Mamata govt 'measures' defeat Left strike in Bengal

The 2-day general strike called by 10 central trade unions to protest the Centre's 'anti-people policies' failed to disrupt normal life on Tuesday

By TT Bureau in Calcutta
  • Published 9.01.19, 1:30 AM
  • Updated 9.01.19, 1:30 AM
  • 3 mins read
  •  
The bus terminus at Howrah on Tuesday. Sanjoy Chattopadhyaya

Buddhadeb Bhattacharjee, during his tenure as the Bengal chief minister, would often publicly apologise for his party’s contribution in introduction of words like bandh, lockout and dharna to the state's urban lexicon.

As the state is going through another bandh call, he need not be apologetic anymore and could well thank his successor, Mamata Banerjee, for relieving him of the discomfort.

The two-day general strike called by 10 central trade unions to protest the Centre's “anti-people policies” failed to disrupt normal life in Bengal on Day 1 on Tuesday.

The proof that the shutdown call failed miserably came in the evening when the unions “strongly condemned” in a joint statement the “anti-bandh measures” in the state.

For decades since the 1970s, any nationwide shutdown call would see most “success” in Bengal, Kerala and Tripura, the three states where the Left Front could enforce a shutdown with impunity. On Tuesday, although some impact was reported from Kerala, besides several northeastern states, Odisha, Jharkhand, Karnataka and Maharashtra, Bengal remained largely free of disruption.

CPM state secretary Surjya Kanta Mishra claimed that this was the “most successful”bandh in Bengal since the 1970s. Citu state president Subhas Mukherjee virtually echoed him. But even within Alimuddin Street, some sections in the CPM admitted in private that such assertions betrayed the failure of the shutdown call.

With chief minister Mamata Banerjee determined to crush the shutdown administratively and politically, only a few stray incidents of violence and disruption were reported from a handful of pockets in the state. Government and private offices, the IT and ITES sector, shops and other private establishments, besides transport facilities, mostly functioned normally.

Industrial belts, such as West Burdwan’s Durgapur and Asansol and East Midnapore's Hadlia, remained normal and workers in coalmines, steel plants and refineries turned up by in thousands. Even in the Darjeeling hills, apart from instances of workers not attending work in a handful of tea gardens, it was business as usual on Tuesday.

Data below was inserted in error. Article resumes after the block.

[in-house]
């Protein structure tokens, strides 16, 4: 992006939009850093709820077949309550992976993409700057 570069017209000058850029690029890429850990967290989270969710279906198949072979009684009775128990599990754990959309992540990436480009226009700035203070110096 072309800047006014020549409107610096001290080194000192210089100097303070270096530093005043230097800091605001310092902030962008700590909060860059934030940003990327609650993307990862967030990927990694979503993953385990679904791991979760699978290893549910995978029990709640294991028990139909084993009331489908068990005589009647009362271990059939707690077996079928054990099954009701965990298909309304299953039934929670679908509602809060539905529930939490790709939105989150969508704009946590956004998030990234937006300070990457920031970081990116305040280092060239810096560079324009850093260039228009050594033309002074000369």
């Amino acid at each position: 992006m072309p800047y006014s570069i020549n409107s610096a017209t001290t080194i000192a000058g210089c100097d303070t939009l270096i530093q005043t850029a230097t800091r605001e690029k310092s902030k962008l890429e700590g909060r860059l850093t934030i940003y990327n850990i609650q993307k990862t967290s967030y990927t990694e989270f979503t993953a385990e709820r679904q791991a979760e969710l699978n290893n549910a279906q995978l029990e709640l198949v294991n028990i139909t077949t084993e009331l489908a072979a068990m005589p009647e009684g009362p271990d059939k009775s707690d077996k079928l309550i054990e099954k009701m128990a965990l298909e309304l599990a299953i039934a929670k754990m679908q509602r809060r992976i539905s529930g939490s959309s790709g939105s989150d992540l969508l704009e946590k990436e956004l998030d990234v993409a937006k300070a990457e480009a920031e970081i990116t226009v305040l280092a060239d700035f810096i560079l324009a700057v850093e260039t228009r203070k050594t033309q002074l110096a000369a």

The only traces of partial impact were seen in the PSU banking and insurance sectors, which remain heavily unionised.

“It was a total failure. Not because the ruling establishment opposed it, but because the people led by Mamata Banerjee have moved on from the unholy culture of shutdowns in Bengal," said senior minister and Trinamul Congress secretary-general Partha Chatterjee.

In Calcutta and elsewhere in the state, people went about their daily business like on any other day. The shift from the past — when a bandh call was enough to keep people away — was apparent as the willingness in keeping normality unhindered was palpable. That was despite the presence of thousands of bandh-enforcers spread out at vantage points.

Other than minor disruptions in traffic and one minor incident in the Metro, life in Calcutta remained unaffected by the shutdown. The city’s streets actually witnessed traffic jams. Till about a decade ago, any bandh day in the city meant deserted streets where boys played cricket in the thoroughfares.

Sources in Trinamul said Mamata had been determined to crush shutdowns since coming to power in 2011, although she did use it frequently as a tool of protest during her days in the Opposition. They said the shift in popular opinion against such disruption went a long way in foiling such exercises.

During the day, numerous protesters were arrested for acts of vandalism or disruption. In several places, bandh supporters burned effigies of Prime Minister Narendra Modi.

In Howrah, North and South 24-Paraganas, Nadia, East Burdwan, Birbhum and Darjeeling districts, clashes took place between Trinamul supporters and those rooting for the bandh. At some places, such as in Birbhum's Rampurhat, scuffles broke out between the shutdown supporters and police.

Train services in the South Eastern and Northeast Frontier railways were affected in the morning because of blockades at some points, causing delays for several trains.

The BJP, against whose government at the Centre the bandh has been called, virtually echoed Trinamul in calling the strike a total failure.

“The people of Bengal have completely rejected the strike, as it was called by parties struggling for relevance, ahead of the elections,” said BJP state chief Dilip Ghosh.